I often hear people say that they would work on their leadership skills if their organization supported them, if they had more time and resources, or any number of other similar (and flimsy) excuses.

Well, I say, no more excuses! Here are six steps that anyone can take to become strong leaders – no ifs, ands or buts about it.

  1. Just keep learning. It sounds simple because it is. Look for opportunities to practice your leadership skills (at work or otherwise). Look for situations to practice life skills that apply to your role as a leader. Watch other leaders and think about what they are doing great – and not-so-great (there is learning in both). The opportunities to learn are endless if you open your eyes and mind and start doing it.
  2. Get some feedback. You can’t lead in a vacuum. After all, you are leading other people. Whether formally or informally, ask people for their feedback on how you are doing. You can ask for general feedback or for feedback on a specific situation. Ask, listen, be open and be thankful. Then be diligent about capturing what you heard so you can go back to review and gain additional perspective. Once you have feedback, then you can decide what action to take or changes to make.
  3. Self-assess. Close the door, turn off the computer and sit down with a pad (your journal?) and a pen. Spend some time thinking about how you feel about your ability in the various skills needed to lead. If you need a jumpstart, use your organizations’ list of leadership characteristics (if it exists) or start with this list as a guide. Be honest with yourself both on your weaknesses and strengths. Write down your personal assessment as a part of building your plan.
  4. Work on things you love. What? Shouldn’t we immediately work on the things we aren’t so good at? While you must recognize and work on weaknesses (not to do so is called denial), you must also work on strengths. Think about the things you enjoy or already excel at. Ask yourself how you can get 5% better at those things? The answers to that question (and the actions you take as a result) are an important part of your learning and development strategy.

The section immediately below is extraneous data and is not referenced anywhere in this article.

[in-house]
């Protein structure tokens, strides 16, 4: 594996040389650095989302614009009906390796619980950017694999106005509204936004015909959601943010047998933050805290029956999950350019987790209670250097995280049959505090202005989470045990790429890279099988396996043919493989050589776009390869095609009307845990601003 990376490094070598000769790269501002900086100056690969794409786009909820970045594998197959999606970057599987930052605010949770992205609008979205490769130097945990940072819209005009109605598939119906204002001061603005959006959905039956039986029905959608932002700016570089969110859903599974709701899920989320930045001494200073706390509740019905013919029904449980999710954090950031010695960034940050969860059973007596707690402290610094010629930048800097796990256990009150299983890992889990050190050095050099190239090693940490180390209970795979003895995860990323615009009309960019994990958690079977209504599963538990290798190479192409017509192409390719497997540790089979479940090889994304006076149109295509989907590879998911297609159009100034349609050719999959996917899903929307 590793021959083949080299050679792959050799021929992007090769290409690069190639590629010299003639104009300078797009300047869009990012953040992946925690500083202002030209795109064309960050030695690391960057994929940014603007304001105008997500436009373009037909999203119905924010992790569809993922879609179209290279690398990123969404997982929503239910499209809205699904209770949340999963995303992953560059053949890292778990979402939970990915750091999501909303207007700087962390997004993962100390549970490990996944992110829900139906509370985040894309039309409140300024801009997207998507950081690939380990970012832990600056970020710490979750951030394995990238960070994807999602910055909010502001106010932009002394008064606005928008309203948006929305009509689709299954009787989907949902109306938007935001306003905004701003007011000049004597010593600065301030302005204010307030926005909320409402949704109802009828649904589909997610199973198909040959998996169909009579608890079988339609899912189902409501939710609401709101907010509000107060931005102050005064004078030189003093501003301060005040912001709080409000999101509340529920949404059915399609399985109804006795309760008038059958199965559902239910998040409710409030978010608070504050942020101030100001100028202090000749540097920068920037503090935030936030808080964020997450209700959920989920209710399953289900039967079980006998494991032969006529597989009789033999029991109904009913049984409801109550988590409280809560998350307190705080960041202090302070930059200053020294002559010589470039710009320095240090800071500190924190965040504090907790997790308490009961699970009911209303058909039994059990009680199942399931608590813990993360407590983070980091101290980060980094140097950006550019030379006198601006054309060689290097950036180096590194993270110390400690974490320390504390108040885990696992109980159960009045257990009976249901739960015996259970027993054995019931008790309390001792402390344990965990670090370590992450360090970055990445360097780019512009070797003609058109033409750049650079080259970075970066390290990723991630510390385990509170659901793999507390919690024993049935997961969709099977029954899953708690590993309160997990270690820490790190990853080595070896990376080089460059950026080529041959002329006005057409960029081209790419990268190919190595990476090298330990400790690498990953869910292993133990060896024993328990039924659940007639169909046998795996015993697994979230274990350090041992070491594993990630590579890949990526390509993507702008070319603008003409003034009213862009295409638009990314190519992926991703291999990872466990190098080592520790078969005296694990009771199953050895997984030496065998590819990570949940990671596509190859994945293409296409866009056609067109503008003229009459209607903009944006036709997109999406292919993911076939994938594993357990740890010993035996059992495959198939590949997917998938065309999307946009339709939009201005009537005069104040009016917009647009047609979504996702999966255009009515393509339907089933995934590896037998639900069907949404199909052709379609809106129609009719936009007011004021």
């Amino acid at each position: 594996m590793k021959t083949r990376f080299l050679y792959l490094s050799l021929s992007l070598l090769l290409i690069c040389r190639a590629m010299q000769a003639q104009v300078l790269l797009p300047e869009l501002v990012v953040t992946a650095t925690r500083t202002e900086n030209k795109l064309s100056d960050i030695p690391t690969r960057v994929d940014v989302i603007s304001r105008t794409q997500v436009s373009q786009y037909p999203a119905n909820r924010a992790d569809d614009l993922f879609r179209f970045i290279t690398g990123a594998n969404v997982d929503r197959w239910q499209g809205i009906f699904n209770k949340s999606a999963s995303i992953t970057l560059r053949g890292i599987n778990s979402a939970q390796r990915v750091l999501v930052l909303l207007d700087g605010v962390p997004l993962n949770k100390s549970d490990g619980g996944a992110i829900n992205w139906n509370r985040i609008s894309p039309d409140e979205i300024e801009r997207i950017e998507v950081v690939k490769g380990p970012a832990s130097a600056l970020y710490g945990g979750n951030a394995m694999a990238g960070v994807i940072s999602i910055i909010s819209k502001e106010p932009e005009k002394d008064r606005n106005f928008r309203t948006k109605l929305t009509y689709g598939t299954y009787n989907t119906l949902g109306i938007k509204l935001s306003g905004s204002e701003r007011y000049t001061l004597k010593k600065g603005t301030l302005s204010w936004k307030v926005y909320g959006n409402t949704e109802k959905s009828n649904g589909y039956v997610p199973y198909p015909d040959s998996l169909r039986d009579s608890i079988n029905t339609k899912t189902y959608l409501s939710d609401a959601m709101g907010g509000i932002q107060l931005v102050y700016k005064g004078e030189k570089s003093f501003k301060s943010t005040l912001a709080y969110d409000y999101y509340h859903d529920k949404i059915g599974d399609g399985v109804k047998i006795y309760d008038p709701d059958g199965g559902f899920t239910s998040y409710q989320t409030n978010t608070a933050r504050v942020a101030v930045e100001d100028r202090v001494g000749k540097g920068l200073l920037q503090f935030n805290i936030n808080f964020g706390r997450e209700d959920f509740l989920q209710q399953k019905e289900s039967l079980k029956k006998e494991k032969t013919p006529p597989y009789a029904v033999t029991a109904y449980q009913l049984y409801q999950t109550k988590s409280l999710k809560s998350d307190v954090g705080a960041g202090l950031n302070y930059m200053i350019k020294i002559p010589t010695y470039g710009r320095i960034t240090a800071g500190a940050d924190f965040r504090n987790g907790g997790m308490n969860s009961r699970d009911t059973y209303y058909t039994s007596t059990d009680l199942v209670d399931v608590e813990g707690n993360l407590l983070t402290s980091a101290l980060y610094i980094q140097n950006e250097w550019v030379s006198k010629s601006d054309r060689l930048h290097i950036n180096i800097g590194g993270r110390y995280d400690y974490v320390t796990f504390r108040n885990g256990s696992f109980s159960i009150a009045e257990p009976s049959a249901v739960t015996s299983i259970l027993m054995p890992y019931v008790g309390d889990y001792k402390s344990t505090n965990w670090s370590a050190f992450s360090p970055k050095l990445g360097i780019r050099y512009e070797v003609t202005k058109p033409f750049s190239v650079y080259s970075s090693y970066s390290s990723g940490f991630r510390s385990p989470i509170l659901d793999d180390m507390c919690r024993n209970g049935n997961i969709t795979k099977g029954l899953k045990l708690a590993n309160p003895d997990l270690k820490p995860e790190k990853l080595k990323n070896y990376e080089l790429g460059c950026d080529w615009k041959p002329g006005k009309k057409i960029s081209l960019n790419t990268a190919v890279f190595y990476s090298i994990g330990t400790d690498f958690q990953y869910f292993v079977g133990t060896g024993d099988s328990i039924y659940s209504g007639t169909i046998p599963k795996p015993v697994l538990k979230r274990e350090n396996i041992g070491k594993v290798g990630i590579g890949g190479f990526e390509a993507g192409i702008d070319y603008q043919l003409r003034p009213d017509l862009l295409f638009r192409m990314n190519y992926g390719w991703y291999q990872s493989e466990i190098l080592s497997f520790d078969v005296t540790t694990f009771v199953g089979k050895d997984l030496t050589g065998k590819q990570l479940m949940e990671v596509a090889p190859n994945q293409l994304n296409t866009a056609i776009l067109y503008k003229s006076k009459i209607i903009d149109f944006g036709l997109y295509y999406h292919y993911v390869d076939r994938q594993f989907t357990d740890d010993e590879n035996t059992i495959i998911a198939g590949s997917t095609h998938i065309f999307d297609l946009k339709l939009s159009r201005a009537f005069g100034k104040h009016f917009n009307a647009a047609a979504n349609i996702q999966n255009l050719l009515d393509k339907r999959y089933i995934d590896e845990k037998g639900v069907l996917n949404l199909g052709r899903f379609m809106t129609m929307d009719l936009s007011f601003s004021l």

5. Find a mentor. The self-made person is a myth. Even if you could do it alone, why would you want to? Having a mentor will give you new perspectives, fresh advice and will speed your development. This is a great return on some time and a few cups of coffee. Find someone who has perspectives and skills you don’t have and humbly ask for their help. Chances are, they will say yes.
  6. Avoid comparisons. While easier said than done, this is critically important. We tend to draw comparisons between our weaknesses and the great strengths of others (which we naturally admire). While you should observe and try to learn from others, don’t compare yourself in a way that discourages you. You are you, and no one will lead exactly as you do, and that is a good thing.

There are hundreds of tools, tactics and to-dos you could employ. Having said that, this is a great place to start because anyone can do these and they require very little economic investment. Not only does this strategy remove the excuses, but it sets the table for any other tools you might apply later.

Do you really want to excel at this leadership thing? Download this free special report “7 Things You Need to Be Doing NOW to Ensure Your Success,” today! You’ll learn how to set goals for yourself, all about the conversations you need to have with your boss before it’s too late, and more. And take our Bud to Boss eLearning courses. You can take 20 modules for just $99! Learn more!


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